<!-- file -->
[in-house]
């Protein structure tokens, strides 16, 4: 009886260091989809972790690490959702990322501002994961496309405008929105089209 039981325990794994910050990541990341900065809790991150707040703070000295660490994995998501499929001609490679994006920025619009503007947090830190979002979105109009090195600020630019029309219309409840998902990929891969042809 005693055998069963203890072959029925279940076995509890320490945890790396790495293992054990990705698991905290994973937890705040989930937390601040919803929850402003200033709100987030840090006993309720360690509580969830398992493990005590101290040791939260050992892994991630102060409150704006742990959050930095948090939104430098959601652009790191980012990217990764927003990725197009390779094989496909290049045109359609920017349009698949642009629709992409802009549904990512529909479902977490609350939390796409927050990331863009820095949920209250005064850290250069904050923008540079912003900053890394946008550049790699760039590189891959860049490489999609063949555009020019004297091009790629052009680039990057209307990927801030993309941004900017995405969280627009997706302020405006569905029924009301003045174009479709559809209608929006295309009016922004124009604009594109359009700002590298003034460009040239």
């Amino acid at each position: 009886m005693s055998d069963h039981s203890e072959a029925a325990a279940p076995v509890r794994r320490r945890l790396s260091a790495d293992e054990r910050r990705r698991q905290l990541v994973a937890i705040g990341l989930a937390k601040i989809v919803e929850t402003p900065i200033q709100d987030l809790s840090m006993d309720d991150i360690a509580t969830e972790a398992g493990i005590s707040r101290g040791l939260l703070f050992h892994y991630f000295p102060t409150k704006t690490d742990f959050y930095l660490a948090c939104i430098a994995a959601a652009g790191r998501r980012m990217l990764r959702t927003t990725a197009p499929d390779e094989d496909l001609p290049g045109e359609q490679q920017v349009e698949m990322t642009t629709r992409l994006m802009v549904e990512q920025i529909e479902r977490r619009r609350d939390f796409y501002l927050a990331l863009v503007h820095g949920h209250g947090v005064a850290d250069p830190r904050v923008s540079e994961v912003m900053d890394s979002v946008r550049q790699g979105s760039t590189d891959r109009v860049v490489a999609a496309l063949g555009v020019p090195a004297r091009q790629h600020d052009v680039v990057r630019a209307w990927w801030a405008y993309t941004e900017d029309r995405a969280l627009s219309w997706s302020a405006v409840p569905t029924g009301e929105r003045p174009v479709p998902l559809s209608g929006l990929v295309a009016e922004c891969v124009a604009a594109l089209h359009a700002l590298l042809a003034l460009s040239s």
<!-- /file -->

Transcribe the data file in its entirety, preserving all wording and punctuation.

[in-house]
């Protein structure tokens, strides 16, 4: 009886260091989809972790690490959702990322501002994961496309405008929105089209 039981325990794994910050990541990341900065809790991150707040703070000295660490994995998501499929001609490679994006920025619009503007947090830190979002979105109009090195600020630019029309219309409840998902990929891969042809 005693055998069963203890072959029925279940076995509890320490945890790396790495293992054990990705698991905290994973937890705040989930937390601040919803929850402003200033709100987030840090006993309720360690509580969830398992493990005590101290040791939260050992892994991630102060409150704006742990959050930095948090939104430098959601652009790191980012990217990764927003990725197009390779094989496909290049045109359609920017349009698949642009629709992409802009549904990512529909479902977490609350939390796409927050990331863009820095949920209250005064850290250069904050923008540079912003900053890394946008550049790699760039590189891959860049490489999609063949555009020019004297091009790629052009680039990057209307990927801030993309941004900017995405969280627009997706302020405006569905029924009301003045174009479709559809209608929006295309009016922004124009604009594109359009700002590298003034460009040239």
């Amino acid at each position: 009886m005693s055998d069963h039981s203890e072959a029925a325990a279940p076995v509890r794994r320490r945890l790396s260091a790495d293992e054990r910050r990705r698991q905290l990541v994973a937890i705040g990341l989930a937390k601040i989809v919803e929850t402003p900065i200033q709100d987030l809790s840090m006993d309720d991150i360690a509580t969830e972790a398992g493990i005590s707040r101290g040791l939260l703070f050992h892994y991630f000295p102060t409150k704006t690490d742990f959050y930095l660490a948090c939104i430098a994995a959601a652009g790191r998501r980012m990217l990764r959702t927003t990725a197009p499929d390779e094989d496909l001609p290049g045109e359609q490679q920017v349009e698949m990322t642009t629709r992409l994006m802009v549904e990512q920025i529909e479902r977490r619009r609350d939390f796409y501002l927050a990331l863009v503007h820095g949920h209250g947090v005064a850290d250069p830190r904050v923008s540079e994961v912003m900053d890394s979002v946008r550049q790699g979105s760039t590189d891959r109009v860049v490489a999609a496309l063949g555009v020019p090195a004297r091009q790629h600020d052009v680039v990057r630019a209307w990927w801030a405008y993309t941004e900017d029309r995405a969280l627009s219309w997706s302020a405006v409840p569905t029924g009301e929105r003045p174009v479709p998902l559809s209608g929006l990929v295309a009016e922004c891969v124009a604009a594109l089209h359009a700002l590298l042809a003034l460009s040239s």